16 Client Sensor Protocol – See II ObjName: –(p [TeamName [UniformNum [goalie]]]) or –(b) or –(g [l|r]) or –(f c); (f [l|c|r] [t|b]); (f p [l|r] [t|c|b]); (f g [l|r] [t|b]); (f [l|r|t|b] 0); (f [t|b] [l|r] [10|20|30|40|50]); (f [l|r] [t|b] [10|20|30]); –(l [l|r|t|b]) –(B); (F); (G); (P)

17 Client Sensor Protocol – See III See protocol has changed from version 5 (Windows) to version 8 (Unix/Linux). The Windows version differs in the ObjName portion. Instead of using the first letter as the ObjName, the older versions use the fully qualified name: –b = ball, B = Ball, l = line, L = Line, p = player, P = Player, f = flag, F = Flag, g = goal, G = Goal

18 See Example (see 18 ((f r t) ) ((f g r b) ) ((g r) ) ((f g r t) ) ((f p r c) ) ((f p r t) ) ((f t r 40) ) ((f t r 50) ) ((f r 0) ) ((f r t 10) 47 8) ((f r t 20) ) ((f r t 30) ) ((f r b 10) ) ((f r b 20) ) ((f r t) ) ((f g r b) ) ((g r) ) ((f g r t) ) ((f p r c) ) ((f p r t) ) ((f t r 40) ) ((f t r 50) ) ((f r 0) ) ((f r t 10) 47 8) ((f r t 20) ) ((f r t 30) ) ((f r b 10) ) ((f r b 20) ) ((p "FCPortugal") ) ((l r) ))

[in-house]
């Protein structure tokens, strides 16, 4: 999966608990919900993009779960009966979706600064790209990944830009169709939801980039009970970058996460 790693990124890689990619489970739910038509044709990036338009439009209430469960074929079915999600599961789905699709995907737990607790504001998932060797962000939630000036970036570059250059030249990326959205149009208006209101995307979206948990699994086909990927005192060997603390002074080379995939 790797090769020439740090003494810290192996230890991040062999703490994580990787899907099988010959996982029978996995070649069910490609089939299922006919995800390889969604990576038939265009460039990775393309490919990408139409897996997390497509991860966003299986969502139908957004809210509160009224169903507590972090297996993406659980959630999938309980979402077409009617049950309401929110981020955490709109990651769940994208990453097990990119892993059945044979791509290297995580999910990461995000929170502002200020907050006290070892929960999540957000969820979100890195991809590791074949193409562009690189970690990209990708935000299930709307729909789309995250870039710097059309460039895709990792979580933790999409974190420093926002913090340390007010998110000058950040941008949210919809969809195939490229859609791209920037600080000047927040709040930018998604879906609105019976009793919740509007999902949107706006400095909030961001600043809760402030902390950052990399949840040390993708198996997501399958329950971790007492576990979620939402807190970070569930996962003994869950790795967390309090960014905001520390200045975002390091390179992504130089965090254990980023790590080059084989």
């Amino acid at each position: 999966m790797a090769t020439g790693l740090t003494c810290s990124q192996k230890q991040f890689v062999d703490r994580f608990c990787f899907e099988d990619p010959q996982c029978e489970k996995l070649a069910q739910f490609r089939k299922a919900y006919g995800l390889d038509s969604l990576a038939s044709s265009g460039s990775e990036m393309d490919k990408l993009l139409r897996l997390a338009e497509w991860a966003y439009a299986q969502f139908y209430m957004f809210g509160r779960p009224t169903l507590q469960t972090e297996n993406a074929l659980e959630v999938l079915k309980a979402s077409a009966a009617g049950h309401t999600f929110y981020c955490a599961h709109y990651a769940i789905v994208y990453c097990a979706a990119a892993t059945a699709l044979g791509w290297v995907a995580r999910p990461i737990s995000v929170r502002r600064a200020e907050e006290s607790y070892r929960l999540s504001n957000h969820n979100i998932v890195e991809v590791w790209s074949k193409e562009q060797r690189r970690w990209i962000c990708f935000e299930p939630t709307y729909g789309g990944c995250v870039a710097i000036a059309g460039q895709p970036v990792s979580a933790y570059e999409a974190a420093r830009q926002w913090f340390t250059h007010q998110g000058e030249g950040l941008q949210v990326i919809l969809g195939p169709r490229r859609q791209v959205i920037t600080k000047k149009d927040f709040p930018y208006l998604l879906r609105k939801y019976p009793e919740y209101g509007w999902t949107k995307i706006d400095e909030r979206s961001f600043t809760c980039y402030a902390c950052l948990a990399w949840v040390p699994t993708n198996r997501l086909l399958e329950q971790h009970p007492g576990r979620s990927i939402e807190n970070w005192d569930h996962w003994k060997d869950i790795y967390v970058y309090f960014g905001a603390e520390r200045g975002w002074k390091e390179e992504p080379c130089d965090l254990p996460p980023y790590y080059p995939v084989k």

19 Client Sensor Protocol – Sense_body (sense_body Time (view_mode {high | low} {narrow | normal | wide}) (stamina StaminaEffort) (speed AmountOfSpeed DirectionOfSpeed) (head_angle HeadAngle) (kick KickCount) (dash DashCount) (turn TurnCount) (say SayCount) (turn_neck TurnNeckCount) (catch CatchCount) (move MoveCount) (change_view ChangeViewCount))

20 Sense_body Example (sense_body 19 (view_mode high normal) (stamina ) (speed 0 0) (head_angle 0) (kick 0) (dash 0) (turn 0) (say 98) (turn_neck 0))

21 Krislet There does not exist many clients that run under the old Windows environment. Those that do, tend to connect to a Unix/Linux computer running the Server Krislet is an extremely dumb program, which can be difficult to beat – as all the players run after the ball Krislet however, can communicate using the later protocols, and therefore all the parsing is complete